Recruiters Seek a Learning Mindset When Recruiting Top Talent Top
Whenever I hear coaching clients start off a sentence with these two words, I feel heartened. It means wheels are turning…intuition is kicking in, and mobilization is in the offing. It means my clients are curious, and ready to move past what is safe…beyond the known. It signals that they’re ready to step out of their comfort zones.
Curiosity does that. It’s the gas in the tank that moves us forward. It’s what opens new doors and creates new possibilities – whether it’s writing a book, getting a patent…starting a business, or seeking a new role that plays to your strengths and provides a new challenge. Curiosity is also a sought-after skill in the emotional intelligence toolkit and becoming a top competency for recruiting employers as they seek top talent.
A Learning Mindset is in Demand
A recent Fast Company article by Tracy Brower posits that a curious mindset carries more weight in the current hiring market.
According to Brower, “…a 2021 study found the characteristic of curiosity and an orientation for learning were the hottest new skills, with 72% of leaders reporting they believe it’s a valuable trait and 51% who believe it has become more important over time. Leaders also believe it drives business impact (59%) and performance (51%).”
So what are you curious about? Whatever it is – explore it. Fully. Pull the thread. See where it leads.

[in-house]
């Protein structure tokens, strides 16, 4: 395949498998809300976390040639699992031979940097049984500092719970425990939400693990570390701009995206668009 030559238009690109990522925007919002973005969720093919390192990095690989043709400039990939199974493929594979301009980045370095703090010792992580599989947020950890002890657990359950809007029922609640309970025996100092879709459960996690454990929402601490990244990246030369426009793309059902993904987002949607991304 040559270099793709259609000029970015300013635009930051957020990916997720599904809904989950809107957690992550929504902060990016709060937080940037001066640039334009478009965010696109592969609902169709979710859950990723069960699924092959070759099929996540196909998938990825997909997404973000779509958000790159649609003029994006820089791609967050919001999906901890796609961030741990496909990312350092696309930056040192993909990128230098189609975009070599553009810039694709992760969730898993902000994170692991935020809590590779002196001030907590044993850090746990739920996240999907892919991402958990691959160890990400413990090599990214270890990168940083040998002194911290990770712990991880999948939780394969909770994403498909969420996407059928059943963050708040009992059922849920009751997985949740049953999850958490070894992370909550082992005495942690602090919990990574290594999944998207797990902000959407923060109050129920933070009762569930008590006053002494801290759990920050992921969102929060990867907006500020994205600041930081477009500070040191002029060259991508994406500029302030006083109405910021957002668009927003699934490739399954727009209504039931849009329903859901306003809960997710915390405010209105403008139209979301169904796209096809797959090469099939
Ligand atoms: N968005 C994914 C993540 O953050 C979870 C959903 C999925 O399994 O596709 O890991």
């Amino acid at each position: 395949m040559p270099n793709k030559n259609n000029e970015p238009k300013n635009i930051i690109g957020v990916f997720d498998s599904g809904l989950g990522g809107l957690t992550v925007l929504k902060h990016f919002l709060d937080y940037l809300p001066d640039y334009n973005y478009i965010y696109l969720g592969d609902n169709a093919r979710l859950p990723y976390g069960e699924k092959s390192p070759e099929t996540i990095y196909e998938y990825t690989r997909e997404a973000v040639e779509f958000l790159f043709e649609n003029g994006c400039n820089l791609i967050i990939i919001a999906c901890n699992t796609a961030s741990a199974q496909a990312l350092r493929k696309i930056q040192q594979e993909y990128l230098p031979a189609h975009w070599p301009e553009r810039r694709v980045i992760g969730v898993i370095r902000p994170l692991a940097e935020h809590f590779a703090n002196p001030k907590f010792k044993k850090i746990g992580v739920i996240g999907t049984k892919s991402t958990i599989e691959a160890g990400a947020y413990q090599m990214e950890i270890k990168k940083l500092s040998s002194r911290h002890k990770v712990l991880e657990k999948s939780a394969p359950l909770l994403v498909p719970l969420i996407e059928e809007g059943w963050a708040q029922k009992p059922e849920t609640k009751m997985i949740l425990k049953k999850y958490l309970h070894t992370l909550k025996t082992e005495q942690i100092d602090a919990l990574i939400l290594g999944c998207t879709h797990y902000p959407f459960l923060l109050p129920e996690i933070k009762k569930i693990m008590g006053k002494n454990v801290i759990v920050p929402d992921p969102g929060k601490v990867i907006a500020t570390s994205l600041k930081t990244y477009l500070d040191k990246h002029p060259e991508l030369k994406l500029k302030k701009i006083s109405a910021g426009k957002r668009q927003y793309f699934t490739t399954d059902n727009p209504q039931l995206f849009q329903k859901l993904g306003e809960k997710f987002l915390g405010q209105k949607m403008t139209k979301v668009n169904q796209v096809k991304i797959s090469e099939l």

Go Deep and Broad
Tracy Brower encourages you to have a broad curiosity but also go deep on some things and take the exploration to a more intentional level. The deeper, more nuanced knowledge will help you solve problems and develop creative solutions.
The learning mindset will help you keep your skills fresh and empower you to be agile and adaptable to change. In a competitive job market, curiosity is a competency you can hone and showcase to illustrate your desire to learn and continuously develop.
Polly Campbell, Author of Imperfect Spirituality writes in a Psychology Today article that fear can impede curiosity, but says your unabashed interest can circumvent the fear. Campbell suggests these 5 tips for exercising your curiosity muscle:
- Find what fascinates you. If you don’t know what that is off the top, think about the types of blogs, podcasts, music, TV shows, films you’re drawn to, the things you love doing on a day off, or even what you naturally loved doing as a kid as places to start.
- Don’t allow boredom to become you. Campbell suggests that even in the most mundane circumstances – in a restaurant, at the grocery store, or waiting in a ticket line – you can exercise your curiosity and find things and people that fascinate you.
- Ask questions. This will go a long way in helping you further discover what fascinates you. While it can feel risky, at times, to ask questions, don’t let fear stand in the way.
- Go to people. Not Google. I love this tip, and it’s so true! Actually asking questions of a real live person can inform and inspire far beyond hitting ‘Search’ on Google.
- Do things you don’t know how to do. Find ways to challenge yourself – even if it’s just picking up a crossword puzzle, or a musical instrument, or studying a new language.
Curiosity is our natural instinct, so if you’re not immediately aware of what you’re curious about, I promise you it’s there bubbling just below the surface. A learning mindset will set you apart as you seek a new job or pursue a promotion in your current company. I encourage you to push the boundaries of your curiosity and follow your nose. It’s your custom-made guide to enjoyment and expansion in life and career.